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Wednesday, 24 December 2008 15:55

Land use plan review ‘back on track’

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Waynesville leaders vowed to speed up a review of the town’s land use plan after an article in The Smoky Mountain News two weeks ago revealed the process is months behind schedule.

The town board directed Town Planner Paul Benson to launch the review in March in response to mounting complaints from developers. A steering committee was appointed in May to lead the review, and a consulting firm was supposed to be selected in June. Yet six months have passed, and Town Planner Paul Benson has still not picked a consultant.

“It’s been slower than we anticipated,” admitted Town Manager Lee Galloway.

That won’t be the case anymore. After the article appeared, town officials told Benson to hurry up.

“I think he understands he needs to put a higher priority on it and move the process more quickly,” Galloway said.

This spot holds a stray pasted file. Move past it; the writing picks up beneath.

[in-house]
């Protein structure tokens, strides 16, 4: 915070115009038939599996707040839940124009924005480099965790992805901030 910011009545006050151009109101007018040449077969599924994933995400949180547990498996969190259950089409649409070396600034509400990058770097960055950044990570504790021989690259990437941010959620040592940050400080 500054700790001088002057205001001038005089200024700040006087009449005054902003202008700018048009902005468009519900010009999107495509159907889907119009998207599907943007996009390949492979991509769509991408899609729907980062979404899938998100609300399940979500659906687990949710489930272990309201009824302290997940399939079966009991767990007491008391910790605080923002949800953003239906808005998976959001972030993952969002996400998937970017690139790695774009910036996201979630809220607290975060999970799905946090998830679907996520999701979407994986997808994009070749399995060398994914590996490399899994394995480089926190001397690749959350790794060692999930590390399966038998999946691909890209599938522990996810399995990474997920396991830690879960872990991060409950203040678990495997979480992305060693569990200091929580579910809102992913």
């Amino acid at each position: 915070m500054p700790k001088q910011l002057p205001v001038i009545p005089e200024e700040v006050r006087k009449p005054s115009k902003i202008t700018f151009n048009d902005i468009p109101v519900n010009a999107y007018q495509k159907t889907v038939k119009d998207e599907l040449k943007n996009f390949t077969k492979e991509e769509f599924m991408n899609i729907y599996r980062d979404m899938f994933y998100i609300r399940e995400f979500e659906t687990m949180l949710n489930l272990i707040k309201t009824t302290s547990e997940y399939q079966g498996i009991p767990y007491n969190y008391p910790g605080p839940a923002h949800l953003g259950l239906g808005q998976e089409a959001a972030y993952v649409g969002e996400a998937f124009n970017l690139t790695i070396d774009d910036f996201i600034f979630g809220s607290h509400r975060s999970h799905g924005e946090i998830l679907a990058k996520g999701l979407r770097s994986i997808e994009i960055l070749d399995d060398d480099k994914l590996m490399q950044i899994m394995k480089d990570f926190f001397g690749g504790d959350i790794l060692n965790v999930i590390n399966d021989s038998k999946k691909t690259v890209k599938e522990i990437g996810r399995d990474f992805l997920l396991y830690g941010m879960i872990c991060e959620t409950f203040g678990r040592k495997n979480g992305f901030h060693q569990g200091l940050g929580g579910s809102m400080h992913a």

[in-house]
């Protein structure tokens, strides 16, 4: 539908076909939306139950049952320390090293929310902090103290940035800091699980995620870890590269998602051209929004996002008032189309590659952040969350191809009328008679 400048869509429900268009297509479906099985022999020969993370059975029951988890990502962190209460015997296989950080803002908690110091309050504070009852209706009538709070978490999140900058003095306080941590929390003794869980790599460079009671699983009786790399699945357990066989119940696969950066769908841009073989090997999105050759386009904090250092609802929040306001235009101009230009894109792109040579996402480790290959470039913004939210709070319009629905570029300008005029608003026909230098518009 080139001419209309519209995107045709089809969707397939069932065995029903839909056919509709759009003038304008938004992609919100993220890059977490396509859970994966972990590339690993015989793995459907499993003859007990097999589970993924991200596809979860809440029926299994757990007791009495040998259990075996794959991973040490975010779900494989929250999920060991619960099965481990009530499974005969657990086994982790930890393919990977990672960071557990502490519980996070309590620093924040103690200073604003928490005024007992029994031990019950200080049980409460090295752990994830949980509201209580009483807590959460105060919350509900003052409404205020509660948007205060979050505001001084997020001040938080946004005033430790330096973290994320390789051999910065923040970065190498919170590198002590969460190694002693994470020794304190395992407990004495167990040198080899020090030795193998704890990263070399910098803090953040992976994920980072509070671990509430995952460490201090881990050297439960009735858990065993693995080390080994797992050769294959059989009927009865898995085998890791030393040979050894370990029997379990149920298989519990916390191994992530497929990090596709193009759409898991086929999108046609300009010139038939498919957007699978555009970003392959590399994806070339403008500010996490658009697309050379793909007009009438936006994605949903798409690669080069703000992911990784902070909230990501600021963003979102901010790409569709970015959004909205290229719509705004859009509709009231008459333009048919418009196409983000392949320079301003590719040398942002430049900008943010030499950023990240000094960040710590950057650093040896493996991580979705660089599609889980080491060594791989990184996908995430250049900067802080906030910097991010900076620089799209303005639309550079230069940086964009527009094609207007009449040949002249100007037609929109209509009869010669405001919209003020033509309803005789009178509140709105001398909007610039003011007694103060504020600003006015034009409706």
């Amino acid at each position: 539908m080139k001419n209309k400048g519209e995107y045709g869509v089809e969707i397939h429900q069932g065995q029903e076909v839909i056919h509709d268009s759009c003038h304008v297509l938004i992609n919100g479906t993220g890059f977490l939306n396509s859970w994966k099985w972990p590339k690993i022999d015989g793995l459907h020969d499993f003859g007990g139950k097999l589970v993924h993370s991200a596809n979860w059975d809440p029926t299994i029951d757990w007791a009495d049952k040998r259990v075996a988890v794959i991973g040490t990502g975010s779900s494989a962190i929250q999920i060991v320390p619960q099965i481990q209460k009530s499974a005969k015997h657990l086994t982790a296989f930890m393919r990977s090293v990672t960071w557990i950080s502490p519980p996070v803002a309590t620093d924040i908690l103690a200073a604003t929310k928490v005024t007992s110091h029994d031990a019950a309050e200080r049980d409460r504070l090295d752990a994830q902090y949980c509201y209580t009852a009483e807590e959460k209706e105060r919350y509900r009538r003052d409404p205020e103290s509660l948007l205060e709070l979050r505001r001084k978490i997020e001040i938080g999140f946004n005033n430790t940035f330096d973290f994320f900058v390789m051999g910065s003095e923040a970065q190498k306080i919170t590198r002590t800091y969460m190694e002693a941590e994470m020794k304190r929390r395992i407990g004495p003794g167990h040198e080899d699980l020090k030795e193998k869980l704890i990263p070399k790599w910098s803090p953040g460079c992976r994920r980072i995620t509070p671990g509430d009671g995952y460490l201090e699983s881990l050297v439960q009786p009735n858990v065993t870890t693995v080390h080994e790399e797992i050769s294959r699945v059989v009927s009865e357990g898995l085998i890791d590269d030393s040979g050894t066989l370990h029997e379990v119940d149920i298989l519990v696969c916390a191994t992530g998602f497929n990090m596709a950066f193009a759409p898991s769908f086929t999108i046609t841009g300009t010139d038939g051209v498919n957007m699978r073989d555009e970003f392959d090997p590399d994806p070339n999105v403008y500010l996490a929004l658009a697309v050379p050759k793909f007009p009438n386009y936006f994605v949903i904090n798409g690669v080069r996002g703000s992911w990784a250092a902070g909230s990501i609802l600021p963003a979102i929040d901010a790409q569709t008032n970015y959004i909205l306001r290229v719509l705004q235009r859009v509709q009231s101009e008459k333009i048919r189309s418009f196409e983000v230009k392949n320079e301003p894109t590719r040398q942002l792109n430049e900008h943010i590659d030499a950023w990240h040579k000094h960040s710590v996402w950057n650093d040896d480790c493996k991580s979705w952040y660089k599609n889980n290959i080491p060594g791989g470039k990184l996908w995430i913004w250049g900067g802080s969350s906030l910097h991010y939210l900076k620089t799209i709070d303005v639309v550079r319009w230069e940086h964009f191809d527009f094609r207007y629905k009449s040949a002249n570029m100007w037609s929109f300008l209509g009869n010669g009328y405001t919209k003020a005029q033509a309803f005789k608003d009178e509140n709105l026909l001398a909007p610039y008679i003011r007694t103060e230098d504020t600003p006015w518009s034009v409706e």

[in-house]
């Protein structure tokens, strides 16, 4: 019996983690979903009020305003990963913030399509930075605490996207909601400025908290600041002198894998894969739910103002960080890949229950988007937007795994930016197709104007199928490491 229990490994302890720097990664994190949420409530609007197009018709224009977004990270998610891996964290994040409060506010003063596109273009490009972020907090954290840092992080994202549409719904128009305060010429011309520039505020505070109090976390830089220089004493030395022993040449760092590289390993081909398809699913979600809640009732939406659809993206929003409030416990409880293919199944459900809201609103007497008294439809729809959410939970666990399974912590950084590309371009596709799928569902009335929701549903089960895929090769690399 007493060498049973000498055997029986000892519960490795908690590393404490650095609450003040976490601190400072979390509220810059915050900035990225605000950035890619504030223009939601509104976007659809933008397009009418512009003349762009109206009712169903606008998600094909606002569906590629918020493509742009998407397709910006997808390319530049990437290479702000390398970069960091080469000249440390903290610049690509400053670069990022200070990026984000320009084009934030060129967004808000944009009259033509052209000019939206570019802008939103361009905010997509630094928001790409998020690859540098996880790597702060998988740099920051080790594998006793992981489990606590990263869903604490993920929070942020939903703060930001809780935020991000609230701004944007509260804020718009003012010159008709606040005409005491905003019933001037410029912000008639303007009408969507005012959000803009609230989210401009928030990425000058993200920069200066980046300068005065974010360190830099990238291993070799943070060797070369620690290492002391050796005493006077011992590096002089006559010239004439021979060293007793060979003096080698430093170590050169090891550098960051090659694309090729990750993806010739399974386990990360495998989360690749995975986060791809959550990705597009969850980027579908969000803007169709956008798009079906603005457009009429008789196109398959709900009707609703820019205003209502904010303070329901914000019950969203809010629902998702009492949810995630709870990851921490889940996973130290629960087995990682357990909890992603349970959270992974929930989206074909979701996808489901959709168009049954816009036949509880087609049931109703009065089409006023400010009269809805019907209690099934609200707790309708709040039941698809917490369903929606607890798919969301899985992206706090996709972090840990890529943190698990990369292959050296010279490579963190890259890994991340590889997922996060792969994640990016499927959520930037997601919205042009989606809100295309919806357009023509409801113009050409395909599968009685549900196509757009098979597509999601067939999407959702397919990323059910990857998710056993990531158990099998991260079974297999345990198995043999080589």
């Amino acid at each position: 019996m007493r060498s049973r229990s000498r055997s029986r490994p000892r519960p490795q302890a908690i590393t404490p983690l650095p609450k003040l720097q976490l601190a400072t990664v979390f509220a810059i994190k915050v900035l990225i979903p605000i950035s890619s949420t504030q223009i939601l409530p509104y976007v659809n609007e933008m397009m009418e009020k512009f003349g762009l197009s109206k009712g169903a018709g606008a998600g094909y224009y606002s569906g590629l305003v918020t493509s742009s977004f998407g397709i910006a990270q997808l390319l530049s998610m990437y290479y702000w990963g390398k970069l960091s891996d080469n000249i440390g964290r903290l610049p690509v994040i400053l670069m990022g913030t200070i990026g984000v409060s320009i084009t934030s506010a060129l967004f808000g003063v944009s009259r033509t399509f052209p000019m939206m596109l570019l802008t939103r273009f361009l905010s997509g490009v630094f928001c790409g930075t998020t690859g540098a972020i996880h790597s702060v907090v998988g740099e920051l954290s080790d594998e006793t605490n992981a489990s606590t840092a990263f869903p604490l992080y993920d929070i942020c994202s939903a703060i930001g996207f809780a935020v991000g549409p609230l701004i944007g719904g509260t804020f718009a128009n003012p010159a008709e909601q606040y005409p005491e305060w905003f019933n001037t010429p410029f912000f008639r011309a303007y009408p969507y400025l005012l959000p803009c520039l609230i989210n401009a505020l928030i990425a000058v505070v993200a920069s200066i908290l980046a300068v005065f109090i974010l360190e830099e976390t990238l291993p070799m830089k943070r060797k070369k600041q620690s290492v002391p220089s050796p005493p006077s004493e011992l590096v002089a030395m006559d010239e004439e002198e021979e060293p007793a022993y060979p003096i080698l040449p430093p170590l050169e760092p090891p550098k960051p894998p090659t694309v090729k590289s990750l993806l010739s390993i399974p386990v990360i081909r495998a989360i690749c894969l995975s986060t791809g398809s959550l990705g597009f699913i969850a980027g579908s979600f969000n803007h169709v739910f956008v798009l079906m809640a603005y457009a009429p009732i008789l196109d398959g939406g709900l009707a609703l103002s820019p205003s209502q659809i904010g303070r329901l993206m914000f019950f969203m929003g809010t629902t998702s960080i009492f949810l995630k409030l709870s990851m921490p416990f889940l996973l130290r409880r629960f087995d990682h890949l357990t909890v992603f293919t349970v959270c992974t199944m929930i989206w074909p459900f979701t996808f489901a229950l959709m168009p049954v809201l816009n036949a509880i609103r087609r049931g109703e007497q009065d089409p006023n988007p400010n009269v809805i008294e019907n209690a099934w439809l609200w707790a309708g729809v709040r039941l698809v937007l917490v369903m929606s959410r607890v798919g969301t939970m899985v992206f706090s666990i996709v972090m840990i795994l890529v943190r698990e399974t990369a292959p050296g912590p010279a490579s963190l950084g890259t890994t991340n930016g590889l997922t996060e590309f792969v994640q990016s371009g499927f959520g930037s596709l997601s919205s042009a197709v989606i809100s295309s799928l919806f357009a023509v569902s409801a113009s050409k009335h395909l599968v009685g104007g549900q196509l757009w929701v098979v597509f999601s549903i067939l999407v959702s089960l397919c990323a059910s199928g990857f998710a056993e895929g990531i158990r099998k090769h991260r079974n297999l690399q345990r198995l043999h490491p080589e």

“There have been discussions with town staff and we’re going to move ahead with this,” confirmed Mayor Gavin Brown. “It’s back on track.”

The award-winning plan was passed five years ago and has been lauded as a progressive vision for creating an attractive, pedestrian-friendly community. But it’s also been criticized as being too strict, and some fear its turning away potential businesses that don’t want to comply. The review will determine where there is room for give and take without compromising the town’s vision.

Town officials say they’re close to hiring the municipal planning firm the Lawrence Group as a consultant. The firm, which has offices in Charlotte and other parts of the country, is familiar with Western North Carolina. It helped conduct the Mountain Landscapes Initiative this summer, the largest community-based regional planning project ever in WNC.

“I think they’ve got a good understanding of people in our area,” Galloway said.

The initial cost estimate from the Lawrence Group was more than the amount the town had budgeted for a consultant. Waynesville officials are currently working to adjust the scope of the project so they can afford to hire the firm, Brown said.

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